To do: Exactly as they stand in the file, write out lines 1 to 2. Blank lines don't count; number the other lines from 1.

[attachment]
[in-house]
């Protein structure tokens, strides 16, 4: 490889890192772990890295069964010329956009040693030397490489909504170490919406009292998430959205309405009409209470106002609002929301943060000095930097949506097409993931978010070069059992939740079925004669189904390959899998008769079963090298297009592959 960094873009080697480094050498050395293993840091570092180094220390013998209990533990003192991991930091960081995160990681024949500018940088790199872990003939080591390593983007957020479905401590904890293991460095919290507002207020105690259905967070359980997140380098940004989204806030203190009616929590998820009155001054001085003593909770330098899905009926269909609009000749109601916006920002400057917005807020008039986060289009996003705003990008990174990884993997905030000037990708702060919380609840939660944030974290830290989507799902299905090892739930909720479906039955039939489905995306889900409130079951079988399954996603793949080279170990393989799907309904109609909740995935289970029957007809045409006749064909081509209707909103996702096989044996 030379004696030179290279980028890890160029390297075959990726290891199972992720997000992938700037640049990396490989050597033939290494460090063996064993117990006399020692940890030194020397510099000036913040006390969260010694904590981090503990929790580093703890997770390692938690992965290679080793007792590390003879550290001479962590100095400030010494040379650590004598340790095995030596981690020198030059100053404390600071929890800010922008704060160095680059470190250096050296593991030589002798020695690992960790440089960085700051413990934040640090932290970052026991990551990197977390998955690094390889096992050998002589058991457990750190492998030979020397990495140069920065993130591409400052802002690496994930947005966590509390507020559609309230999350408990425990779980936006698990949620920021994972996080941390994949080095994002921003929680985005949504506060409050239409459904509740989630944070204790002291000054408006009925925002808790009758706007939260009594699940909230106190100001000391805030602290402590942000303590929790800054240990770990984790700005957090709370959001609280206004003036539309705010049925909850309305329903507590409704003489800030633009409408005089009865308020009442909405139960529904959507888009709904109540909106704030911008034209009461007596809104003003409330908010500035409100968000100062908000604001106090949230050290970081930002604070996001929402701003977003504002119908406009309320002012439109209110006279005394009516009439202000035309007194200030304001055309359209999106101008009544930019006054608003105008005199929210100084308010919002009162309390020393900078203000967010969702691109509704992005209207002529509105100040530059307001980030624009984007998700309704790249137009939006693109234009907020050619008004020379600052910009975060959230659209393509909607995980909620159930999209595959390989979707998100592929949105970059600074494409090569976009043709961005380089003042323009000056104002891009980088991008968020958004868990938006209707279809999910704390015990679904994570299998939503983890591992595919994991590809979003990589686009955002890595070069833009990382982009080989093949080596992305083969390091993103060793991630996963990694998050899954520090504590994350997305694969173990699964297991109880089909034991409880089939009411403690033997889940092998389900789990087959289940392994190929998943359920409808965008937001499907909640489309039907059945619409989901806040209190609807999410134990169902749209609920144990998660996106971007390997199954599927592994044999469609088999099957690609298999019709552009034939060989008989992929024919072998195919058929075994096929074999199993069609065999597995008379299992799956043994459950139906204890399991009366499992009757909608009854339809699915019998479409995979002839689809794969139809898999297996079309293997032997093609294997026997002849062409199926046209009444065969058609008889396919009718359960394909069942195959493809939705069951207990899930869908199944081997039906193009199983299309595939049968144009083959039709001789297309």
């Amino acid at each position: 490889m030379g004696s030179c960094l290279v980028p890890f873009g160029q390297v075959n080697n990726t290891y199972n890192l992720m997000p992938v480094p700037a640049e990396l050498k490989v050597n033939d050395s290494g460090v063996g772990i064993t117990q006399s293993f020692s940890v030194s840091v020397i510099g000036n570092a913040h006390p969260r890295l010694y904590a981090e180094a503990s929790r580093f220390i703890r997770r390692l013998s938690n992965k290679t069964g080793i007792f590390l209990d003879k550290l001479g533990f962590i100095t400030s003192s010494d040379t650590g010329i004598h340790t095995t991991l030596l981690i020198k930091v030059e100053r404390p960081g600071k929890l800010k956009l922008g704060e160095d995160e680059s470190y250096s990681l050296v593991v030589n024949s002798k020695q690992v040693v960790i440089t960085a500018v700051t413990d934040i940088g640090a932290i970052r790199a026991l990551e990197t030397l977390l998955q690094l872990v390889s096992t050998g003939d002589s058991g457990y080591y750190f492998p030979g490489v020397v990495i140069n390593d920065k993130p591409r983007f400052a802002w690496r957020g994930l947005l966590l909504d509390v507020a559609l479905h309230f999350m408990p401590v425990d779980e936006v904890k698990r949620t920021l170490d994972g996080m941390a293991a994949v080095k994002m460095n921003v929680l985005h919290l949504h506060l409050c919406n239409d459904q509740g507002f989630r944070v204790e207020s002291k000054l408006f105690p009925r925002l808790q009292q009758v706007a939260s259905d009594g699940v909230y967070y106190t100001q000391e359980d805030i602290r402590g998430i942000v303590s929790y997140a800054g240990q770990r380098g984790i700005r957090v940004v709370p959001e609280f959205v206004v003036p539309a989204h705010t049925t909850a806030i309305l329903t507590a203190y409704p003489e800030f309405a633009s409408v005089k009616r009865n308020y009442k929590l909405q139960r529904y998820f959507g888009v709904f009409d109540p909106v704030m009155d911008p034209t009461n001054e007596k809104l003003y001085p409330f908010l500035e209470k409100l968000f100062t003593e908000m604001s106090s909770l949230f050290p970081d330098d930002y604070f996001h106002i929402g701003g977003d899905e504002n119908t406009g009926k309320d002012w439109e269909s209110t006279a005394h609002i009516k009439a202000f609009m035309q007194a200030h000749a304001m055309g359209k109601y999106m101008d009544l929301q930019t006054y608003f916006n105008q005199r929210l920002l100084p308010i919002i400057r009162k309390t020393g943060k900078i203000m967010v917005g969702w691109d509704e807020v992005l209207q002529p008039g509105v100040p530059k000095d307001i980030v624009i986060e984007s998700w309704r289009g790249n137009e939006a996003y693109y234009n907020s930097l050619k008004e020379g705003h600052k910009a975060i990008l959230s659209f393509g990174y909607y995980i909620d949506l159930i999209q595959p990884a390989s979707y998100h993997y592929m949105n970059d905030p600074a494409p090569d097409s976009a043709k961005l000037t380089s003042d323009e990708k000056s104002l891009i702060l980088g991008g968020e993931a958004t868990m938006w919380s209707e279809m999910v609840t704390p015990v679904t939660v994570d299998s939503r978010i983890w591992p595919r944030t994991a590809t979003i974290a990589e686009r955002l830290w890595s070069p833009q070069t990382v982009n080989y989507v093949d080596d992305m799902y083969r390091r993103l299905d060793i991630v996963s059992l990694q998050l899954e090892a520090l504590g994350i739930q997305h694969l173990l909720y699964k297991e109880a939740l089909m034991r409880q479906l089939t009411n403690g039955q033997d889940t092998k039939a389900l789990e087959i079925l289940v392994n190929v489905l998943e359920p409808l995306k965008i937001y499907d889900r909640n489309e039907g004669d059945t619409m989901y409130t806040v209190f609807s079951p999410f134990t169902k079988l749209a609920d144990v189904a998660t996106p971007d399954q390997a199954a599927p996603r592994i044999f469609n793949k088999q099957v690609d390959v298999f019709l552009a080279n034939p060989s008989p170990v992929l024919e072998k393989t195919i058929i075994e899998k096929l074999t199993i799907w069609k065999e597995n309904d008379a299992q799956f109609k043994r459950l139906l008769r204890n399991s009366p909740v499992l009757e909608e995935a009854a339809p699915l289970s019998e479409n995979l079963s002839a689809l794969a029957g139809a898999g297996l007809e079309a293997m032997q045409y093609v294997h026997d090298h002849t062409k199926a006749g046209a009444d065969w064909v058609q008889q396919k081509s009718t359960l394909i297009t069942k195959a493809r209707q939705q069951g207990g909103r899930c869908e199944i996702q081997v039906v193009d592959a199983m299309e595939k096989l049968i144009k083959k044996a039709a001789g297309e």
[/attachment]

[in-house]
């Protein structure tokens, strides 16, 4: 490889890192772990890295069964010329956009040693030397490489909504170490919406009292998430959205309405009409209470106002609002929301943060000095930097949506097409993931978010070069059992939740079925004669189904390959899998008769079963090298297009592959 960094873009080697480094050498050395293993840091570092180094220390013998209990533990003192991991930091960081995160990681024949500018940088790199872990003939080591390593983007957020479905401590904890293991460095919290507002207020105690259905967070359980997140380098940004989204806030203190009616929590998820009155001054001085003593909770330098899905009926269909609009000749109601916006920002400057917005807020008039986060289009996003705003990008990174990884993997905030000037990708702060919380609840939660944030974290830290989507799902299905090892739930909720479906039955039939489905995306889900409130079951079988399954996603793949080279170990393989799907309904109609909740995935289970029957007809045409006749064909081509209707909103996702096989044996 030379004696030179290279980028890890160029390297075959990726290891199972992720997000992938700037640049990396490989050597033939290494460090063996064993117990006399020692940890030194020397510099000036913040006390969260010694904590981090503990929790580093703890997770390692938690992965290679080793007792590390003879550290001479962590100095400030010494040379650590004598340790095995030596981690020198030059100053404390600071929890800010922008704060160095680059470190250096050296593991030589002798020695690992960790440089960085700051413990934040640090932290970052026991990551990197977390998955690094390889096992050998002589058991457990750190492998030979020397990495140069920065993130591409400052802002690496994930947005966590509390507020559609309230999350408990425990779980936006698990949620920021994972996080941390994949080095994002921003929680985005949504506060409050239409459904509740989630944070204790002291000054408006009925925002808790009758706007939260009594699940909230106190100001000391805030602290402590942000303590929790800054240990770990984790700005957090709370959001609280206004003036539309705010049925909850309305329903507590409704003489800030633009409408005089009865308020009442909405139960529904959507888009709904109540909106704030911008034209009461007596809104003003409330908010500035409100968000100062908000604001106090949230050290970081930002604070996001929402701003977003504002119908406009309320002012439109209110006279005394009516009439202000035309007194200030304001055309359209999106101008009544930019006054608003105008005199929210100084308010919002009162309390020393900078203000967010969702691109509704992005209207002529509105100040530059307001980030624009984007998700309704790249137009939006693109234009907020050619008004020379600052910009975060959230659209393509909607995980909620159930999209595959390989979707998100592929949105970059600074494409090569976009043709961005380089003042323009000056104002891009980088991008968020958004868990938006209707279809999910704390015990679904994570299998939503983890591992595919994991590809979003990589686009955002890595070069833009990382982009080989093949080596992305083969390091993103060793991630996963990694998050899954520090504590994350997305694969173990699964297991109880089909034991409880089939009411403690033997889940092998389900789990087959289940392994190929998943359920409808965008937001499907909640489309039907059945619409989901806040209190609807999410134990169902749209609920144990998660996106971007390997199954599927592994044999469609088999099957690609298999019709552009034939060989008989992929024919072998195919058929075994096929074999199993069609065999597995008379299992799956043994459950139906204890399991009366499992009757909608009854339809699915019998479409995979002839689809794969139809898999297996079309293997032997093609294997026997002849062409199926046209009444065969058609008889396919009718359960394909069942195959493809939705069951207990899930869908199944081997039906193009199983299309595939049968144009083959039709001789297309």